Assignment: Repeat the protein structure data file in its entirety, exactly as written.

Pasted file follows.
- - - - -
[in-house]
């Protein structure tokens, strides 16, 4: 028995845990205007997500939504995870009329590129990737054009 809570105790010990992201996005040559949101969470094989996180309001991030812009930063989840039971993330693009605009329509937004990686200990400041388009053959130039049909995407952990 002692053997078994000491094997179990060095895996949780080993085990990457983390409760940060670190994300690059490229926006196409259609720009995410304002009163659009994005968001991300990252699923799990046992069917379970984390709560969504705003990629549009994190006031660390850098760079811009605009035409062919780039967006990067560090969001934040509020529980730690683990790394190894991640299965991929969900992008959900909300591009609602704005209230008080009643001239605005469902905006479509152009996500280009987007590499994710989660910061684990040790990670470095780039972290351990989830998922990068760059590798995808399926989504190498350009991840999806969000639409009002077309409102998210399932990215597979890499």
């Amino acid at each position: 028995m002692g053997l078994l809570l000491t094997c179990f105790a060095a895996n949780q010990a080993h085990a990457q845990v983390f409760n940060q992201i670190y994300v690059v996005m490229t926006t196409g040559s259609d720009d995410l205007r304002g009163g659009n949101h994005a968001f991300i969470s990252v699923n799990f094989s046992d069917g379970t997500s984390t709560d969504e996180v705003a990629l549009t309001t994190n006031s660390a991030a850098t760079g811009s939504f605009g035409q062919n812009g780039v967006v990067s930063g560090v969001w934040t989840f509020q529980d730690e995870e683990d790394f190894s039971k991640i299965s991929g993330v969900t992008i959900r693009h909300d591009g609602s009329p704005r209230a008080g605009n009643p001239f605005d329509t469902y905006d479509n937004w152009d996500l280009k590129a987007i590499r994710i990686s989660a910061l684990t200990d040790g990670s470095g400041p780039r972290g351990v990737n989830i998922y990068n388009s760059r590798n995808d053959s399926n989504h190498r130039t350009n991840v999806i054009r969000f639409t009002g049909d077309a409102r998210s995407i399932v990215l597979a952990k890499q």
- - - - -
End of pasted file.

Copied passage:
[in-house]
């Protein structure tokens, strides 16, 4: 028995845990205007997500939504995870009329590129990737054009 809570105790010990992201996005040559949101969470094989996180309001991030812009930063989840039971993330693009605009329509937004990686200990400041388009053959130039049909995407952990 002692053997078994000491094997179990060095895996949780080993085990990457983390409760940060670190994300690059490229926006196409259609720009995410304002009163659009994005968001991300990252699923799990046992069917379970984390709560969504705003990629549009994190006031660390850098760079811009605009035409062919780039967006990067560090969001934040509020529980730690683990790394190894991640299965991929969900992008959900909300591009609602704005209230008080009643001239605005469902905006479509152009996500280009987007590499994710989660910061684990040790990670470095780039972290351990989830998922990068760059590798995808399926989504190498350009991840999806969000639409009002077309409102998210399932990215597979890499």
């Amino acid at each position: 028995m002692g053997l078994l809570l000491t094997c179990f105790a060095a895996n949780q010990a080993h085990a990457q845990v983390f409760n940060q992201i670190y994300v690059v996005m490229t926006t196409g040559s259609d720009d995410l205007r304002g009163g659009n949101h994005a968001f991300i969470s990252v699923n799990f094989s046992d069917g379970t997500s984390t709560d969504e996180v705003a990629l549009t309001t994190n006031s660390a991030a850098t760079g811009s939504f605009g035409q062919n812009g780039v967006v990067s930063g560090v969001w934040t989840f509020q529980d730690e995870e683990d790394f190894s039971k991640i299965s991929g993330v969900t992008i959900r693009h909300d591009g609602s009329p704005r209230a008080g605009n009643p001239f605005d329509t469902y905006d479509n937004w152009d996500l280009k590129a987007i590499r994710i990686s989660a910061l684990t200990d040790g990670s470095g400041p780039r972290g351990v990737n989830i998922y990068n388009s760059r590798n995808d053959s399926n989504h190498r130039t350009n991840v999806i054009r969000f639409t009002g049909d077309a409102r998210s995407i399932v990215l597979a952990k890499q």